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Private Sector Stakeholders Share Insights on Proposed Cyber Incident Reporting Rule, Potential Impact on Critical Infrastructure Sectors

May 2, 2024

WASHINGTON, D.C. — This week, the House Homeland Security Subcommittee on Cybersecurity and Infrastructure Protection, led by Chairman Andrew Garbarino (R-NY), held a hearing to obtain testimony from private sector stakeholders on the Cybersecurity and Infrastructure Security Agency’s (CISA) recent proposed rule to implement the bipartisan Cyber Incident Reporting for Critical Infrastructure Act of 2022 (CIRCIA). In this hearing, members were warned about the impacts of duplicative regulations on the cyber readiness of certain critical infrastructure sectors; the need for further clarity in the proposed cyber incident reporting requirements, including thresholds, level of detail, and definitions; and how the rule should increase cross-sector visibility for covered critical infrastructure entities without overburdening CISA and America’s small businesses.
Members heard testimony from Heather Hogsett, senior vice president of technology and risk strategy for the Business, Innovation, and Technology Division at the Bank Policy Institute; Scott Aaronson, senior vice president of security and preparedness at the Edison Electric Institute; Robert Mayer, senior vice president of cybersecurity and innovation at USTelecom for the Broadband Association; and Amit Elazari, J.S.D., CEO and co-founder of the OpenPolicy Group.
In his opening statement, Chairman Garbarino emphasized how getting this rule correct was essential and praised CISA’s announcement that it will extend the opportunity for affected stakeholders to comment on it:
“It is imperative that we get the CIRCIA rule right. CIRCIA should serve as the standard, not another regulation standing in the way of effective cyber defense. Because it is so important we get this right, I’m encouraged to hear that CISA is granting a 30-day extension for submitting comments.”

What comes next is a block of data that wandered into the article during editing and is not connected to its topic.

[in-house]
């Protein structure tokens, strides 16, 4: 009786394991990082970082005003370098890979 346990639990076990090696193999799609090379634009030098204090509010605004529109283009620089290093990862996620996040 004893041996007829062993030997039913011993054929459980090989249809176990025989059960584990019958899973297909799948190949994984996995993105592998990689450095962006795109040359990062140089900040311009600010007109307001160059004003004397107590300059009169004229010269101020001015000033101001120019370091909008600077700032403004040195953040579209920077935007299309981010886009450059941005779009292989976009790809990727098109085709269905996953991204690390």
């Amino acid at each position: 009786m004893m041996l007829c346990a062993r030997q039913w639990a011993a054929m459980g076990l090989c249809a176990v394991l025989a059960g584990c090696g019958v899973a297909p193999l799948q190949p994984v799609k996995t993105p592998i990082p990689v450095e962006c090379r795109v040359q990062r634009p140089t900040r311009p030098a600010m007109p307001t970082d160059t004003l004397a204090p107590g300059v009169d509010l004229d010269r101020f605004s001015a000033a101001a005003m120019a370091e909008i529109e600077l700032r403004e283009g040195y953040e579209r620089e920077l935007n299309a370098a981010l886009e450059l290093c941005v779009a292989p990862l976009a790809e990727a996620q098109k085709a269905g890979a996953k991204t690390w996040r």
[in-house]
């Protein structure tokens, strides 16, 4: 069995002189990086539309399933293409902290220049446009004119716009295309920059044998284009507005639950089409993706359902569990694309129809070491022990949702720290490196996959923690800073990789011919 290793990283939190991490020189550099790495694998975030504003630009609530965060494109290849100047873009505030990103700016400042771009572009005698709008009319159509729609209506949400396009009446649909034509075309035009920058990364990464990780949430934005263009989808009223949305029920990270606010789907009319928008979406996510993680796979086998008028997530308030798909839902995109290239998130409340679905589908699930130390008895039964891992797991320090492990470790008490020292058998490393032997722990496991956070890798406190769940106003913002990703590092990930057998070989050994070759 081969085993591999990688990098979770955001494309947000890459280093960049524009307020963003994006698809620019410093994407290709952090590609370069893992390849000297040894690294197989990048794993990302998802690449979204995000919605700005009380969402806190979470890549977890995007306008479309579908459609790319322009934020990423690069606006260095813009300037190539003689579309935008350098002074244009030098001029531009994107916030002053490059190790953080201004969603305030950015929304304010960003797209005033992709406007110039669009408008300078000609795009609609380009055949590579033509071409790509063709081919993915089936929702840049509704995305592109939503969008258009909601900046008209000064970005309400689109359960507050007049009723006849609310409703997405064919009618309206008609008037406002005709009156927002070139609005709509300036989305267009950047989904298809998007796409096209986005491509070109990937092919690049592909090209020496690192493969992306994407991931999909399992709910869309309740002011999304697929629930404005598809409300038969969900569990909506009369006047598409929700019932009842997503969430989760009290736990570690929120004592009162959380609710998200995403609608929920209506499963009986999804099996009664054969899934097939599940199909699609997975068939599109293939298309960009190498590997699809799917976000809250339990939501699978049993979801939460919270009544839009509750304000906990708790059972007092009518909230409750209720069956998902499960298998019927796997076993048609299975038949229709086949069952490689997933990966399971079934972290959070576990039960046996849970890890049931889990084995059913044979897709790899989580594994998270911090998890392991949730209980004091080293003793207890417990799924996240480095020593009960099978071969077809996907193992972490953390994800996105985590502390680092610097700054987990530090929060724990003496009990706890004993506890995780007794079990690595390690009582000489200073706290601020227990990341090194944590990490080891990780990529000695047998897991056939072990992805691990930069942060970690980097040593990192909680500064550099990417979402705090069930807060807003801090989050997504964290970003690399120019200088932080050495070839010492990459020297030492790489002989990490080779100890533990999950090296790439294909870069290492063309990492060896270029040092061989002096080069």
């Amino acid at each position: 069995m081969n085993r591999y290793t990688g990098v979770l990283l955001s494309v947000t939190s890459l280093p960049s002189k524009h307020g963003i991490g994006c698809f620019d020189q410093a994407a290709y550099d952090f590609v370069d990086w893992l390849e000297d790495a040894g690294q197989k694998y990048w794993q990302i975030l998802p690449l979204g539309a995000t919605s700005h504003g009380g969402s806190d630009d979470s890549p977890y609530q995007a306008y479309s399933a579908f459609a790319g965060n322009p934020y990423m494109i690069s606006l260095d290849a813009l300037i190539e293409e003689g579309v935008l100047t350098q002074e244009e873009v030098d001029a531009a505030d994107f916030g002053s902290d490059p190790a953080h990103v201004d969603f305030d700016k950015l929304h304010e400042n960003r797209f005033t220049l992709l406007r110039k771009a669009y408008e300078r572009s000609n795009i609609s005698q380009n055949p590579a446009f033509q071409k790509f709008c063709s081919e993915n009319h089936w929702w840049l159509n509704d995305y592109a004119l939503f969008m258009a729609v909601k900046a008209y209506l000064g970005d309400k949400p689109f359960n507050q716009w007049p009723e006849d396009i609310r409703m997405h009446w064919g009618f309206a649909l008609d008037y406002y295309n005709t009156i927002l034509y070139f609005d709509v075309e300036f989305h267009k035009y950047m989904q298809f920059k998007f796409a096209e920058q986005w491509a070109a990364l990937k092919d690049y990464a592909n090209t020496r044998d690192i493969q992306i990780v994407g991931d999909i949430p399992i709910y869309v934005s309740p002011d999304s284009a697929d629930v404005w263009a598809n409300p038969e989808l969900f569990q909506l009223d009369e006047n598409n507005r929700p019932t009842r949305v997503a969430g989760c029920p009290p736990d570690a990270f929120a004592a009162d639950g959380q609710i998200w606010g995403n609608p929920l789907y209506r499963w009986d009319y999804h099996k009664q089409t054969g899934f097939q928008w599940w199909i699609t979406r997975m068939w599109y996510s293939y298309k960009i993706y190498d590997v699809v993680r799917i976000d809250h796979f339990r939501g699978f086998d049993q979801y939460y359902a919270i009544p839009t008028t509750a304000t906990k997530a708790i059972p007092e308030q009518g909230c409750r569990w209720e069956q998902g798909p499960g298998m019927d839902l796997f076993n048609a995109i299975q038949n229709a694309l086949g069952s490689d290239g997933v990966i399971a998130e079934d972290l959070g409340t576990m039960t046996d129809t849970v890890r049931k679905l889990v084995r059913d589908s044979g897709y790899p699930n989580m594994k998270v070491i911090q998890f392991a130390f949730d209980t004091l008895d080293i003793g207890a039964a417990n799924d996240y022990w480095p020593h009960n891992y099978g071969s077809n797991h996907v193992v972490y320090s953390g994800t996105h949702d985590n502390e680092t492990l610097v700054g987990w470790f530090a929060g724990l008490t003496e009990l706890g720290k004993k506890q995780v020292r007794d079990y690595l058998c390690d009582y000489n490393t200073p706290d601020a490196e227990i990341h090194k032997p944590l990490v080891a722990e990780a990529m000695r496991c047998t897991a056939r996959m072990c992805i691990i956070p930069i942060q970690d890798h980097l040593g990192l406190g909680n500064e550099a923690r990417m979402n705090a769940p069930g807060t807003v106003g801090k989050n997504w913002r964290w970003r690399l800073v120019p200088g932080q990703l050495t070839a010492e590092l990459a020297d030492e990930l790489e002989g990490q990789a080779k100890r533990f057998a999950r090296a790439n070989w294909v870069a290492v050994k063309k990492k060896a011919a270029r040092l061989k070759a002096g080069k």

Chairman Garbarino questioned the panelon whetherthe rule’s requirements could overwhelm both CISA and businesses as they seek to effectively analyze and act on the information collected, to which Mayer answered:

“I think there is a theme here that runs across a lot of these issues, and that is lack of specificity and clarity. So, the rule talks about providing ‘new’ and ‘different’ information. I don’t know what new and different information means…It’s also not time-bound, so a company could be in a situation where they’re, into perpetuity, providing supplemental information that may not have any impact on improving security in the ecosystem. We need to tighten this up [and] get some clarity around what type of supplemental information is going to contribute to a better understanding, allowing CISA to more immediately respond to help victims and warn victims. If it doesn’t meet that criteria, we are going to be taking resources away from CISA’s people, and we are going to be taking resources away from frontline practitioners, who are going to be more concerned about complying with this supplemental requirement out of fear of some enforcement action, potentially. I don’t think that improves security at all.”

Garbarino also questioned witnesseson the overlap between a reporting requirement in the proposed rule and a requirement by the Security and Exchange Commission’s (SEC) Cybersecurity Risk Management, Strategy, Governance, and Incident Disclosure rules:

“We’ve heard a lot of anecdotal concerns about the chilling effect that this rule, the SEC Cybersecurity Rule, is having on cyber information. Ms. Hogsett, can you explain from the BPI’s perspective, I’d say negative impacts, but I’ll have you say potential impacts of the SEC’s rule on cyber information sharing?”

Hogsett answered: